Copyright Lark Ritchie 1995. 1996.
The Remains of a Fire|
There is a hill somewhere with the remains of a fire.
Embers once red and hot lay there cold and black
Evidence that we were part of a tribal people.
In the cold were sat
The elements were a part of us
and we a part of them.
The smoke once rose from that fire
I have been thinking of you and thought I'd record some memories of you that span the time of our friendship.
Back in 1985 I remember my wife telling me that "some American guy" had called and wanted to know more about an Ontario hunt. She mentioned that he seemed serious about a hunt for 1986, and that he was really talkative. He had wanted to know much more than she could tell him, and she promised that I would call. Little did I know that 'American" and I would strike up a friendship and lead us both along the way to this day so many years later.
I still remember that call; how you wanted to know about the country, the weather, how much snow we had, what was the best time for hunting, and so many other things. Shortly after, you booked your hunt with me.
Between then and your hunt date, I received at least a call a month from you; each time you wanted more information, checking on things like guns and bullets, equipment and clothing. Each of these calls placed you slightly apart from the other clients who had made arrangements for the hunt; each conversation showed me a fellow who passionately desired to make his hunt something special, a fellow with a dream to hunt in northern Ontario.
In the last week before the hunt, your calls were more frequent. On the day you began your trip, I remember that you called to say you were on your way. I remember that you called along the road while still in the States, and again when you arrived in Ontario.
I remember Connie telling me that you called one more time the night before you arrived. I can remember saying to her that you must be really excited about this trip, and that I hoped we could give you a successful hunt. We met the next day, a Saturday, in the late evening. I remember you and Randy, two West Virginians re-playing the first-time meetings I had run through before every hunt over so many years of guiding. There was an assessment by me on that night that would be gradually changed.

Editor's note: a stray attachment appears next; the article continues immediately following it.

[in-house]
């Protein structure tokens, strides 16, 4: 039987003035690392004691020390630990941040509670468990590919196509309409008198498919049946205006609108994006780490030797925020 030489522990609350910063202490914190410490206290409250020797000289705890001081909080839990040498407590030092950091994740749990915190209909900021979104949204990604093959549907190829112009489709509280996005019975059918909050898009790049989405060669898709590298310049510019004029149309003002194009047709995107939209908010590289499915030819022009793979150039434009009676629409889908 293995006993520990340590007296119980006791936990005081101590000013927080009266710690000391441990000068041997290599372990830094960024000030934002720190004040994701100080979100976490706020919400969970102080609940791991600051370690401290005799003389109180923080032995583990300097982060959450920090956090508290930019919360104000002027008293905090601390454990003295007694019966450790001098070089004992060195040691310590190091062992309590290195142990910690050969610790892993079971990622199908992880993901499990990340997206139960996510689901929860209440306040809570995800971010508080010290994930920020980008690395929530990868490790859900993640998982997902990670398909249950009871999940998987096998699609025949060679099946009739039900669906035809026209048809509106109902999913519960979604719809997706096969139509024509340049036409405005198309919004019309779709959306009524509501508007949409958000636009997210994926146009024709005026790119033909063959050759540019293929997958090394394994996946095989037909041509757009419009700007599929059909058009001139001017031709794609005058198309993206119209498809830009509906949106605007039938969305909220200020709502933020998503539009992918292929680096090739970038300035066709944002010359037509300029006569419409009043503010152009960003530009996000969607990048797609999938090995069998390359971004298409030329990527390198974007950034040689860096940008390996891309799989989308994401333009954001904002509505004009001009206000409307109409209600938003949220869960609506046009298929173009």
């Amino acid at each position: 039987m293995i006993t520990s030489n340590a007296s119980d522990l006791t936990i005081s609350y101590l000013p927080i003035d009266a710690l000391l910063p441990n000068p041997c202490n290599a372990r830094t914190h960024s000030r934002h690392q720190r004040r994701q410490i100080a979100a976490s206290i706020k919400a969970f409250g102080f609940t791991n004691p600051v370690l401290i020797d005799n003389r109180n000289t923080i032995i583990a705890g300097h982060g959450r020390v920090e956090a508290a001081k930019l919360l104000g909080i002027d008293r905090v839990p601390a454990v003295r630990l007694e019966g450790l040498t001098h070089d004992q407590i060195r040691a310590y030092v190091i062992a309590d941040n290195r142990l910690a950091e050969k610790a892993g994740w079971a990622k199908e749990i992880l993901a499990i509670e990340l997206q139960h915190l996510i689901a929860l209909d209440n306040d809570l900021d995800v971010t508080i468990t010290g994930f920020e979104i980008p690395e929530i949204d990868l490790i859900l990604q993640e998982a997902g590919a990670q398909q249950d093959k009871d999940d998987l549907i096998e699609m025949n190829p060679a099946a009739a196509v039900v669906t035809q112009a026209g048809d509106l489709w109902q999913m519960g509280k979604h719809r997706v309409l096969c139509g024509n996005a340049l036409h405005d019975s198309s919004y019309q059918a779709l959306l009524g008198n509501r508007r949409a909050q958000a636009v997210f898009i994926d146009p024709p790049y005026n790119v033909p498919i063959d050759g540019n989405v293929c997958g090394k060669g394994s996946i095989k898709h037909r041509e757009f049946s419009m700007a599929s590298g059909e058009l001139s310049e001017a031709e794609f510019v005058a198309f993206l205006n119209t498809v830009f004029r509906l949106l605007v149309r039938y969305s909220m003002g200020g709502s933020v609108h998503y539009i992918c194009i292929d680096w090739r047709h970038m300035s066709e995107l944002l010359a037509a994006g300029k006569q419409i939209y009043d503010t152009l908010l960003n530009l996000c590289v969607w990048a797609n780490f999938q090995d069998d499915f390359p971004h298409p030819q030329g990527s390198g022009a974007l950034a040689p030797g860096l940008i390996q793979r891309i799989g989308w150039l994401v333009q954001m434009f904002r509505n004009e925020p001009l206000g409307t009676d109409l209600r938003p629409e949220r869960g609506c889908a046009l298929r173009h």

That night, and the next day, I saw you as a bit of a car salesman; full of talk, competing with the other hunters on equipment and experience; a little bit of a 'story enhancer', much like the fisherman whose fish is just a little bit bigger than everyone else's.
I remember putting you on the swamp stand, where a yellow sunlight detergent bottle marked the site along that long and muddy road, and the mosquitoes and blackflies that infested that area. You stuck that out for four days, and although the flies and bugs were probably the toughest they could be, you went back. I remember that Randy became a little discouraged, and that you helped encourage him to stick it out. He was successful, and you were happy for him, even though you had not seen anything. And you went back out to the swamp stand. We never did get that one. In fact, you were the one of those unlucky guys, who, on the last day had not had success.
I remember talking with you in the following days of that hunt, in particular one conversation over the picnic table at the Lake. It was late afternoon, and you talked of your brother, your daughter, and your wife, Judy, and how you considered her your best friend, and how you loved to be out in the Ontario bush and happy that you were fulfilling your dream to be here. You talked of other things; things close to yourself. That conversation impressed me, not because you were living out a dream, but because you let me see some of who you really were as a person. In the quiet of that evening, you allowed me into your personal life in a way that few people do, and as a result, a friendship began.